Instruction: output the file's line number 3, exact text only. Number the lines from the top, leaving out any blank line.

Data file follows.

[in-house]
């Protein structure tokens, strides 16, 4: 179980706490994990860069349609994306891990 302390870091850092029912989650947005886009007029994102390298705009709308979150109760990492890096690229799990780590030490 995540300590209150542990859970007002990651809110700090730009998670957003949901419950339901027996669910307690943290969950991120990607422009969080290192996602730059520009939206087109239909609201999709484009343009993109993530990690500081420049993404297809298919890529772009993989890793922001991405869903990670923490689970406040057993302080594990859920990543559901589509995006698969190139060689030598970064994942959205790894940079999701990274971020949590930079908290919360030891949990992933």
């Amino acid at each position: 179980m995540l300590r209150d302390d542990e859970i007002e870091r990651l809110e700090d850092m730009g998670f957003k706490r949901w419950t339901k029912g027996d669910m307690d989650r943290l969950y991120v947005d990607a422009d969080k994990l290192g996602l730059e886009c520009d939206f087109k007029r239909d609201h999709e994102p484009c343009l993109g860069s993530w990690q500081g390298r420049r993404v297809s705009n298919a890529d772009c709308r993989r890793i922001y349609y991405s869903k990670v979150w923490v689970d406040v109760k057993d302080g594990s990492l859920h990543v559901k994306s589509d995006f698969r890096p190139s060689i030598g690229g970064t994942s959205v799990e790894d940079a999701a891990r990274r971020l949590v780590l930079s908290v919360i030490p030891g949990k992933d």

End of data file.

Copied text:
């Amino acid at each position: 179980m995540l300590r209150d302390d542990e859970i007002e870091r990651l809110e700090d850092m730009g998670f957003k706490r949901w419950t339901k029912g027996d669910m307690d989650r943290l969950y991120v947005d990607a422009d969080k994990l290192g996602l730059e886009c520009d939206f087109k007029r239909d609201h999709e994102p484009c343009l993109g860069s993530w990690q500081g390298r420049r993404v297809s705009n298919a890529d772009c709308r993989r890793i922001y349609y991405s869903k990670v979150w923490v689970d406040v109760k057993d302080g594990s990492l859920h990543v559901k994306s589509d995006f698969r890096p190139s060689i030598g690229g970064t994942s959205v799990e790894d940079a999701a891990r990274r971020l949590v780590l930079s908290v919360i030490p030891g949990k992933d």